Apparently It Seems Apple Safari Is Going To Block Google Analytics From Collecting Some Data of Web Users (Updated)

Apple is currently on a role to update its operating systems to the next level and that also means that there are some new significant changes coming to your mobile or computer screens.

One of the major changes that have caught our attention is associated to Safari in the latest version of macOS - “Big Sur” as according to the recent announcements made by the company on annual Worldwide Developer Conference (WWDC), Apple has blocked Google Analytics from tracking and collecting user data. They are selling the major move as a new exclusive privacy feature which will ensure that no one would now be able to keep an eye on your web browsing activity if you are using Safari on a Macbook.

Safari’s privacy report will show you all the trackers that the browser now automatically blocks once a user visits any such website that follows the user in any way. Below is a screenshot of the similar change taken from Apple’s press release.

It shows that Apple will actually also block more popular trackers such as DoubleClick, Amazon, and Optimizely as well.

As privacy has become the utmost need of every internet user today, Apple is definitely taking steps in the right direction because users can now also choose the websites a Safari extension can work with and also how tools made for data breach cannot also now reveal your password - even not to Apple.

Overall, users of macOS Big Sur will also enjoy the liberty to add a privacy report widget to their desktop to have an easy access to the list of trackers which the browser may have blocked in the past 7 days at least.

Furthermore, it is important to note that neither Apple nor Google has given any official confirmation regarding Safari blocking Google Analytics. This piece of information is just an interpretation of many experts who first saw a review of such a change on WWDC and now are predicting that Apple may take such a turn. There are also tech experts who have argued saying that Apple would only block third-party storage access and not the whole Google Analytics.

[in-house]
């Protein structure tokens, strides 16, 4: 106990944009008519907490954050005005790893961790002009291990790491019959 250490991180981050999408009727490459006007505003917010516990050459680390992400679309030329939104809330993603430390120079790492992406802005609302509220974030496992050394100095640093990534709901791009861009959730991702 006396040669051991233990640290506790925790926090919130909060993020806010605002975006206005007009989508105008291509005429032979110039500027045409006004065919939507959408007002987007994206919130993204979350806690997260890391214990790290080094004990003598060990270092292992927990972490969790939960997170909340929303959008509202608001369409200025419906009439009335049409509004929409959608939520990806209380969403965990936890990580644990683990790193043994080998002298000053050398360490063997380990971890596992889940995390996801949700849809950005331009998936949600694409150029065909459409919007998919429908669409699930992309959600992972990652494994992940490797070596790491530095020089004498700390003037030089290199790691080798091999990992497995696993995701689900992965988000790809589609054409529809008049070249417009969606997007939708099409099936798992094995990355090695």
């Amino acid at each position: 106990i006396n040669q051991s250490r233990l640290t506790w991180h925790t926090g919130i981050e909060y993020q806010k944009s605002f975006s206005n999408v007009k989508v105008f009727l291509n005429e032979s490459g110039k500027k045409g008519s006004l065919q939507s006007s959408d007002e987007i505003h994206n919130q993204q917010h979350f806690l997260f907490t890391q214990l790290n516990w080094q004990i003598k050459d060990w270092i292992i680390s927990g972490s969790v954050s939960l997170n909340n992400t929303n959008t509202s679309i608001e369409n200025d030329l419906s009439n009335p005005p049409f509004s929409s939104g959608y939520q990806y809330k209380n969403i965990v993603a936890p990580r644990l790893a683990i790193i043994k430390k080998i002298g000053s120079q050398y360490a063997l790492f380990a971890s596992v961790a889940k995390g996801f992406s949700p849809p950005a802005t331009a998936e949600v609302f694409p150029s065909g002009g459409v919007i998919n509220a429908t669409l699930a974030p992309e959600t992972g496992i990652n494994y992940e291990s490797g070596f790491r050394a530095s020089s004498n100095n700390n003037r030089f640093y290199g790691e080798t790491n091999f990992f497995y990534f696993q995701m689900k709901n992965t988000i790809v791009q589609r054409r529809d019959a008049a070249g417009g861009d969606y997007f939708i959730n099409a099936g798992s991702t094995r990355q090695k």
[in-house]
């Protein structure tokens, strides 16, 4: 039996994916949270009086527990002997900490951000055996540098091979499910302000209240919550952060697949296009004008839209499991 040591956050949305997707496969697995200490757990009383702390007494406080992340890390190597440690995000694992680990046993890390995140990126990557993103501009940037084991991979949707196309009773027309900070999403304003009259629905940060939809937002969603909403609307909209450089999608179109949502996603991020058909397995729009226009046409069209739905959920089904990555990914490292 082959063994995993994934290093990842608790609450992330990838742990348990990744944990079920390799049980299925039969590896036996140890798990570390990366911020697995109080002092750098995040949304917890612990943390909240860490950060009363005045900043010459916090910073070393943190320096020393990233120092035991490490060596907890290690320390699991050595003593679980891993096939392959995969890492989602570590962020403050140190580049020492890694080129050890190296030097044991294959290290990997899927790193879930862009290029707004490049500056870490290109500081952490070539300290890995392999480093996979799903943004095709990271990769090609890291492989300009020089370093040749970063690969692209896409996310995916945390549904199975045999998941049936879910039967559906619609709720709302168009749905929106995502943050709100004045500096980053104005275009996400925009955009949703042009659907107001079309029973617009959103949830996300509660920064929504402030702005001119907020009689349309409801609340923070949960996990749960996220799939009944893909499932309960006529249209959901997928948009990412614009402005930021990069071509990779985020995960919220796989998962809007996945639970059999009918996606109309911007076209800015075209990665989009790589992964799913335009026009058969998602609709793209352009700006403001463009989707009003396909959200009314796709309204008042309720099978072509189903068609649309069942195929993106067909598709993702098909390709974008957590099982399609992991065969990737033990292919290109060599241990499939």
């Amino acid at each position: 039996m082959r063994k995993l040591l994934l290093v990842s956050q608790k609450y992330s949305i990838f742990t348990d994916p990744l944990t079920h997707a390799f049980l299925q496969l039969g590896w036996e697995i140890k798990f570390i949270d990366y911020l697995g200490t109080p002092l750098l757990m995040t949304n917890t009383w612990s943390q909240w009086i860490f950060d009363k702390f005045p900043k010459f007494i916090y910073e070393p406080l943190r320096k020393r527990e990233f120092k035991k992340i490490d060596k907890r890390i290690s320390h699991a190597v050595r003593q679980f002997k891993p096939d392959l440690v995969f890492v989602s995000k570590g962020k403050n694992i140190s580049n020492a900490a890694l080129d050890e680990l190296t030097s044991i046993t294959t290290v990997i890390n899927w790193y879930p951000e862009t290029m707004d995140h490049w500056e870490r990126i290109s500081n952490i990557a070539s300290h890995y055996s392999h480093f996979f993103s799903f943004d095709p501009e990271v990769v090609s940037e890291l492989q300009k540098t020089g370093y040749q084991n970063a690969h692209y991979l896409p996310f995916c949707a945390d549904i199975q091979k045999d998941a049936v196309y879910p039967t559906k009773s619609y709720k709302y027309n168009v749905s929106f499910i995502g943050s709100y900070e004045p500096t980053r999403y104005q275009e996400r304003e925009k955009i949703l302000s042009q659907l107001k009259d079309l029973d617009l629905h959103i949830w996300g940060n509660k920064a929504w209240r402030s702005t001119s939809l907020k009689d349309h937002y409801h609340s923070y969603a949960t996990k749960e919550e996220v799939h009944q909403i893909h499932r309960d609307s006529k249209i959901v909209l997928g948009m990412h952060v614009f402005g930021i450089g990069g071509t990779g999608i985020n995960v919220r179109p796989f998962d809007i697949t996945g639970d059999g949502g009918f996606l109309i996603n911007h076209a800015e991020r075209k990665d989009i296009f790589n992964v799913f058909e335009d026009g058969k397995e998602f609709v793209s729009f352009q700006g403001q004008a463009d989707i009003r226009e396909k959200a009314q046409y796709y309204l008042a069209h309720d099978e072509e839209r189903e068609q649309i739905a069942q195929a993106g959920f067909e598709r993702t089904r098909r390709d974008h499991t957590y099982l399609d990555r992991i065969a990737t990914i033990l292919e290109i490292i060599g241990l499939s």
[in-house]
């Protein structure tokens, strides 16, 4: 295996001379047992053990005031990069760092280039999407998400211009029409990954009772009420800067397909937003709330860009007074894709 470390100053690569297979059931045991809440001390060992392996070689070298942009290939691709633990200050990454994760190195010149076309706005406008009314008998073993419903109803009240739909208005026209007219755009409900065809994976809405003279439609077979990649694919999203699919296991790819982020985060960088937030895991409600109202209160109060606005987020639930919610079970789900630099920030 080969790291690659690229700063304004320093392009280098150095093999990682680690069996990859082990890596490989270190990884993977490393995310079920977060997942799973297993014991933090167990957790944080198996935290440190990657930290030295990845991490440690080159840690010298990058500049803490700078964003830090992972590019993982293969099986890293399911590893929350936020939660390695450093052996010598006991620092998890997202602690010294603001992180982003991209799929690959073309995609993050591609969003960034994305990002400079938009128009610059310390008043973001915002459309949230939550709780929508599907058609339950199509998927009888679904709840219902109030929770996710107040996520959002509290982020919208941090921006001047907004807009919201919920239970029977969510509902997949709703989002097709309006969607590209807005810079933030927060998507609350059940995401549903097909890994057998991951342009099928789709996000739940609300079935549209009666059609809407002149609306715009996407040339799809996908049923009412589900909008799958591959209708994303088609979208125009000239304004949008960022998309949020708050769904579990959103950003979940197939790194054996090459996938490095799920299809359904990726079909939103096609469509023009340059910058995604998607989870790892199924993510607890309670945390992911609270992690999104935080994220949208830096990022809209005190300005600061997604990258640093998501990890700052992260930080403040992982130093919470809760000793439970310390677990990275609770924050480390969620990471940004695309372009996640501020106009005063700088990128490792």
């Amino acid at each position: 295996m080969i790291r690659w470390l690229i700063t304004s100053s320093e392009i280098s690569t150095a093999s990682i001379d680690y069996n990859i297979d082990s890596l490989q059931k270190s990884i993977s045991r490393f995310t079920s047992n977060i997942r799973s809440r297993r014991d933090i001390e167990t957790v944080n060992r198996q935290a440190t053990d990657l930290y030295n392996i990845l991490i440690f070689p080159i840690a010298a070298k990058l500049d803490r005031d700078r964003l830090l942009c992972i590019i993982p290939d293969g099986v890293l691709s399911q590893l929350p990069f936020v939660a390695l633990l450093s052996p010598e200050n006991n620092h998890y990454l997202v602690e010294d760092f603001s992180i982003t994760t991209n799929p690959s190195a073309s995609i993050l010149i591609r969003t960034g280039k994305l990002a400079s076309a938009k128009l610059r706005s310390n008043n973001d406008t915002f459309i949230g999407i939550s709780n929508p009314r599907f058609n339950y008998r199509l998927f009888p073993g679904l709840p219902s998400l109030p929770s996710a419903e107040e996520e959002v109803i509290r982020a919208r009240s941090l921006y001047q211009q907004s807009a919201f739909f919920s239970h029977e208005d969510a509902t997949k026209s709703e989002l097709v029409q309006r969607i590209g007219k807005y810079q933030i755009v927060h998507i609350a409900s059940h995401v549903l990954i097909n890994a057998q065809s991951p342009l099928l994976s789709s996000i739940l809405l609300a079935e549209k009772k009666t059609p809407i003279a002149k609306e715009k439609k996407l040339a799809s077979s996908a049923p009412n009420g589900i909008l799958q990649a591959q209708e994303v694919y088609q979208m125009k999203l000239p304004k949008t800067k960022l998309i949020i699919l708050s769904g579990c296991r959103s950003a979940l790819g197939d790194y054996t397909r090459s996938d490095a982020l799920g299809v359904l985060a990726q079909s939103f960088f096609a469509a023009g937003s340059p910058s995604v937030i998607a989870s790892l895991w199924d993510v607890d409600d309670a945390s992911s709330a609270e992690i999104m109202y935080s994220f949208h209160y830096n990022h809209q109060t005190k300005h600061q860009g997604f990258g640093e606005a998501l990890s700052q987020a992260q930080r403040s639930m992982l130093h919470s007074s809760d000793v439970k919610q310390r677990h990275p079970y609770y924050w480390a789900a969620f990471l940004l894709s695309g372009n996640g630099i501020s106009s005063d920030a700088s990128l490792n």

No one also knows how Safari will look with the new macOS so there are chances that the predictions can be wrong.

Impact On Digital Marketers

If this change gets implemented, it would turn out to be bad news for marketers and many site owners as well - especially if their large number of users visit from a Safari browser. They are going to lose a valuable set of data that majorly is based on how a Mac user engages with a particular website.

Nevertheless, even if the rumors around the update turns out to be true, it would still be applicable for the desktop version of Safari which fortunately holds less than half the share when compared to mobile Safari.

Safari Desktop vs Safari Mobile Market Share

If we look at Safari’s desktop browser market share, then it stands at 9.4% worldwide. In USA, Safari holds 15.4% of the desktop share. But still, while the world may call it as a second most popular desktop browser it stands way behind Chrome and may not create a large impact.

However, if Apple goes for the similar strategy on mobile Safari, then there can be more trouble for marketers as the mobile version of Apple’s browser has 24.4% market share all around the world and 55% in the USA alone - making it as the most popular mobile browser.

What Will Be The Future of Advertising With The Change?

Lately, Apple has already been working introducing a more private browsing experience to its users. With their existing efforts to block trackers, there has already been a 60% decrease in pricing for Safari targeted ads.

If Apple further plans to expand its tracker blocking capabilities in Safari, it will become even more difficult to target ads and the price will also eventually go down.

On one hand, it may benefit the ad buyers with low rates but websites that publish ads are going to have a really tough time as well.

We will still have to wait and see what really happens.

Update: As highlighted by AppleInsider, Intelligent Tracking Prevention (ITP) in Apple's Safari 14 browser is not completely blocking Google Analytics tracking system, "instead, it's blocking third-party tracking cookies and cross-site scripting requests on Google Analytics from loading. The Privacy Report feature just reflects that. It looks like first-party Google Analytics cookies aren't blocked, so it'll still function as an analytics platform."



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